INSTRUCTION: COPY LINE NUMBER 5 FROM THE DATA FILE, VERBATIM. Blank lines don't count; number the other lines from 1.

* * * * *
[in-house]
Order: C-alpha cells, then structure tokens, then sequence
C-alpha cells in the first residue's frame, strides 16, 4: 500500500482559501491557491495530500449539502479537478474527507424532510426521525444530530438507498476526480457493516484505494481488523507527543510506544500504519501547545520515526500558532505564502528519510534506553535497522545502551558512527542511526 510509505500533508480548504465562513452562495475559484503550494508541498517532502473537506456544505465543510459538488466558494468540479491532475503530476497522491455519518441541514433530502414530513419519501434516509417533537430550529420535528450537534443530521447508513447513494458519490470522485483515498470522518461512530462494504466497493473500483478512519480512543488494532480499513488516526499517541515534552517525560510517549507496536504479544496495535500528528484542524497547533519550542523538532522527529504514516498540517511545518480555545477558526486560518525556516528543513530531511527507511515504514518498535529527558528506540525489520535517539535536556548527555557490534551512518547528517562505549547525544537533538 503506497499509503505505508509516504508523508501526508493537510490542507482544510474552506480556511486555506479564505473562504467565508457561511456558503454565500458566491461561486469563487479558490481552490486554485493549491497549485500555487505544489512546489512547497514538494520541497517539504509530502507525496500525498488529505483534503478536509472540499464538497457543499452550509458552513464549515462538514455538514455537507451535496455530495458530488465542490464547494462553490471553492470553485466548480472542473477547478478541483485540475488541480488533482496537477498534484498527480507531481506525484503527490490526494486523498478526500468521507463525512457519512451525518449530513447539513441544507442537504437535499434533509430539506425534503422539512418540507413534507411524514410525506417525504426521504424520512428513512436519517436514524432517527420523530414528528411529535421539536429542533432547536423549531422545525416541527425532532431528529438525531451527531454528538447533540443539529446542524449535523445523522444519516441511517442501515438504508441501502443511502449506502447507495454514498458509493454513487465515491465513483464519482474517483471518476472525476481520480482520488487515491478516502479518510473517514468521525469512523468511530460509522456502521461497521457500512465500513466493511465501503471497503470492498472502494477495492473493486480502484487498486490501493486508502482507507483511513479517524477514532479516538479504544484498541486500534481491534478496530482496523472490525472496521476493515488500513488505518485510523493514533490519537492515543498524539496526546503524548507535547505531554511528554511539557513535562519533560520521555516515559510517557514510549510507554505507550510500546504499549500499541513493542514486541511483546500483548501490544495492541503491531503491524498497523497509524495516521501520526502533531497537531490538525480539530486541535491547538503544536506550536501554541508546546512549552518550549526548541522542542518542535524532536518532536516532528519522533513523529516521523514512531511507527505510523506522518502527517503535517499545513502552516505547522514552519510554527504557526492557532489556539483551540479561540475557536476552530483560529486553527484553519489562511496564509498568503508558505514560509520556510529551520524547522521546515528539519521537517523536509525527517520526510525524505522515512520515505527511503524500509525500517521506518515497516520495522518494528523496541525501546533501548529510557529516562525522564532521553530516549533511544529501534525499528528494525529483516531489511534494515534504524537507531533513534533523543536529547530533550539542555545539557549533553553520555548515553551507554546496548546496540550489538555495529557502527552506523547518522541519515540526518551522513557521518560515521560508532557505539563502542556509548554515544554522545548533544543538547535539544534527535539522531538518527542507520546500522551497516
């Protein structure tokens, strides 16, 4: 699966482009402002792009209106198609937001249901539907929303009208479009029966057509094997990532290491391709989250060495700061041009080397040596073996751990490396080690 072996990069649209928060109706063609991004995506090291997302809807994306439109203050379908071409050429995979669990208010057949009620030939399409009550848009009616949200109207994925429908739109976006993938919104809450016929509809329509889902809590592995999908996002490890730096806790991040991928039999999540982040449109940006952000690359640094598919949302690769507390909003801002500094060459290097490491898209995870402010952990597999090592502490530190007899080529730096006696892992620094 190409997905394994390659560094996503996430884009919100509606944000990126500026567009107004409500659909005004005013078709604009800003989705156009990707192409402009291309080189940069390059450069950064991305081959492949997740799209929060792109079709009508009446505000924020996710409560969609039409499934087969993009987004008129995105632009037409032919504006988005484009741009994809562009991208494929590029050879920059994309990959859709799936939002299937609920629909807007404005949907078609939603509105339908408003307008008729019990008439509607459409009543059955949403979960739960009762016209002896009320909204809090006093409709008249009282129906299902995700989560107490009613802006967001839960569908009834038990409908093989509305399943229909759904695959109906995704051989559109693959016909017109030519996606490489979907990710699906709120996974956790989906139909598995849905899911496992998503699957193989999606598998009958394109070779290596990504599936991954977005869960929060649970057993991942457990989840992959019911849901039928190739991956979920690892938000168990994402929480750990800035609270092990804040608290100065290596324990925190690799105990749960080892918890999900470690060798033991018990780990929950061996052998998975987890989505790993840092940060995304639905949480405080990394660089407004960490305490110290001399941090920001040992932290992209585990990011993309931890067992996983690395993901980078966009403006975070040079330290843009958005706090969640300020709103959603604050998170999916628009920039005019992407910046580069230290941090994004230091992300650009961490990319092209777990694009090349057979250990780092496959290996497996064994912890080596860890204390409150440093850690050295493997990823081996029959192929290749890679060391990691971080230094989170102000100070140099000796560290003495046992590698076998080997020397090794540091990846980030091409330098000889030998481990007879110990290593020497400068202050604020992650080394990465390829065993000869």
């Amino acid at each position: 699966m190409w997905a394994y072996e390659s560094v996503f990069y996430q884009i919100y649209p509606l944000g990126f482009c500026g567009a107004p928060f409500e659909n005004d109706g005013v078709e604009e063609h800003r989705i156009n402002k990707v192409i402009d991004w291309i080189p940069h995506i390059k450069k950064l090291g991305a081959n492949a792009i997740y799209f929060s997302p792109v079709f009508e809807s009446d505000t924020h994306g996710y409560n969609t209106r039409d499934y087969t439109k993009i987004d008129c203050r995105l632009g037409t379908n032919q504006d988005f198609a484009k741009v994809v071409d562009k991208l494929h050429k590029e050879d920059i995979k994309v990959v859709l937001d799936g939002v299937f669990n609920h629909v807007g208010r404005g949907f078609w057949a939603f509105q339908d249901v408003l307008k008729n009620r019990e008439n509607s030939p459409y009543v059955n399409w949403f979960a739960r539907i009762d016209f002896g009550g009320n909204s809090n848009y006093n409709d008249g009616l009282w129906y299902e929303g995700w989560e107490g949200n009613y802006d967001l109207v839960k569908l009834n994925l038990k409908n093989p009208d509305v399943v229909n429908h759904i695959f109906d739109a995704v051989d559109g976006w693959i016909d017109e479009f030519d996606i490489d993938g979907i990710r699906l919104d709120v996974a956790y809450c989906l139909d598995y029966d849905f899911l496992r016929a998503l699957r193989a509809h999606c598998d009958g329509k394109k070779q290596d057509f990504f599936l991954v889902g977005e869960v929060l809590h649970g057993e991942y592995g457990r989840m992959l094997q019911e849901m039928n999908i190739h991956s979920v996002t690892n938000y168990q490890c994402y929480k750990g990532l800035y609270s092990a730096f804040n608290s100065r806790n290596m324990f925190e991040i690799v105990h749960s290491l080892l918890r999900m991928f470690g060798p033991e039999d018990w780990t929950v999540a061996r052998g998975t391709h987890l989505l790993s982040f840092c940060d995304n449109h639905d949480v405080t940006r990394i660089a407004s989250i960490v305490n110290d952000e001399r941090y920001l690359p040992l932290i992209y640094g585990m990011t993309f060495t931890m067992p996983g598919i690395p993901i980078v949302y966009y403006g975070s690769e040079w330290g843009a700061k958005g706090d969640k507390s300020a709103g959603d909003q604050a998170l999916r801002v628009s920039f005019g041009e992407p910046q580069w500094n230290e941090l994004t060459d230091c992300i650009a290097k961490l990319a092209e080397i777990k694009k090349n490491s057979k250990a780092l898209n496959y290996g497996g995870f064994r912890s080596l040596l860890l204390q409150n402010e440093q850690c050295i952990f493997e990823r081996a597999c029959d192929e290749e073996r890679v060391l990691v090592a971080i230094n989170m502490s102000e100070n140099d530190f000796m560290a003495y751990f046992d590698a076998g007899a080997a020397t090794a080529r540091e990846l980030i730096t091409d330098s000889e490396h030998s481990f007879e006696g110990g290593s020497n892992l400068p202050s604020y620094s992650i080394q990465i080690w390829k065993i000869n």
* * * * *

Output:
């Amino acid at each position: 699966m190409w997905a394994y072996e390659s560094v996503f990069y996430q884009i919100y649209p509606l944000g990126f482009c500026g567009a107004p928060f409500e659909n005004d109706g005013v078709e604009e063609h800003r989705i156009n402002k990707v192409i402009d991004w291309i080189p940069h995506i390059k450069k950064l090291g991305a081959n492949a792009i997740y799209f929060s997302p792109v079709f009508e809807s009446d505000t924020h994306g996710y409560n969609t209106r039409d499934y087969t439109k993009i987004d008129c203050r995105l632009g037409t379908n032919q504006d988005f198609a484009k741009v994809v071409d562009k991208l494929h050429k590029e050879d920059i995979k994309v990959v859709l937001d799936g939002v299937f669990n609920h629909v807007g208010r404005g949907f078609w057949a939603f509105q339908d249901v408003l307008k008729n009620r019990e008439n509607s030939p459409y009543v059955n399409w949403f979960a739960r539907i009762d016209f002896g009550g009320n909204s809090n848009y006093n409709d008249g009616l009282w129906y299902e929303g995700w989560e107490g949200n009613y802006d967001l109207v839960k569908l009834n994925l038990k409908n093989p009208d509305v399943v229909n429908h759904i695959f109906d739109a995704v051989d559109g976006w693959i016909d017109e479009f030519d996606i490489d993938g979907i990710r699906l919104d709120v996974a956790y809450c989906l139909d598995y029966d849905f899911l496992r016929a998503l699957r193989a509809h999606c598998d009958g329509k394109k070779q290596d057509f990504f599936l991954v889902g977005e869960v929060l809590h649970g057993e991942y592995g457990r989840m992959l094997q019911e849901m039928n999908i190739h991956s979920v996002t690892n938000y168990q490890c994402y929480k750990g990532l800035y609270s092990a730096f804040n608290s100065r806790n290596m324990f925190e991040i690799v105990h749960s290491l080892l918890r999900m991928f470690g060798p033991e039999d018990w780990t929950v999540a061996r052998g998975t391709h987890l989505l790993s982040f840092c940060d995304n449109h639905d949480v405080t940006r990394i660089a407004s989250i960490v305490n110290d952000e001399r941090y920001l690359p040992l932290i992209y640094g585990m990011t993309f060495t931890m067992p996983g598919i690395p993901i980078v949302y966009y403006g975070s690769e040079w330290g843009a700061k958005g706090d969640k507390s300020a709103g959603d909003q604050a998170l999916r801002v628009s920039f005019g041009e992407p910046q580069w500094n230290e941090l994004t060459d230091c992300i650009a290097k961490l990319a092209e080397i777990k694009k090349n490491s057979k250990a780092l898209n496959y290996g497996g995870f064994r912890s080596l040596l860890l204390q409150n402010e440093q850690c050295i952990f493997e990823r081996a597999c029959d192929e290749e073996r890679v060391l990691v090592a971080i230094n989170m502490s102000e100070n140099d530190f000796m560290a003495y751990f046992d590698a076998g007899a080997a020397t090794a080529r540091e990846l980030i730096t091409d330098s000889e490396h030998s481990f007879e006696g110990g290593s020497n892992l400068p202050s604020y620094s992650i080394q990465i080690w390829k065993i000869n």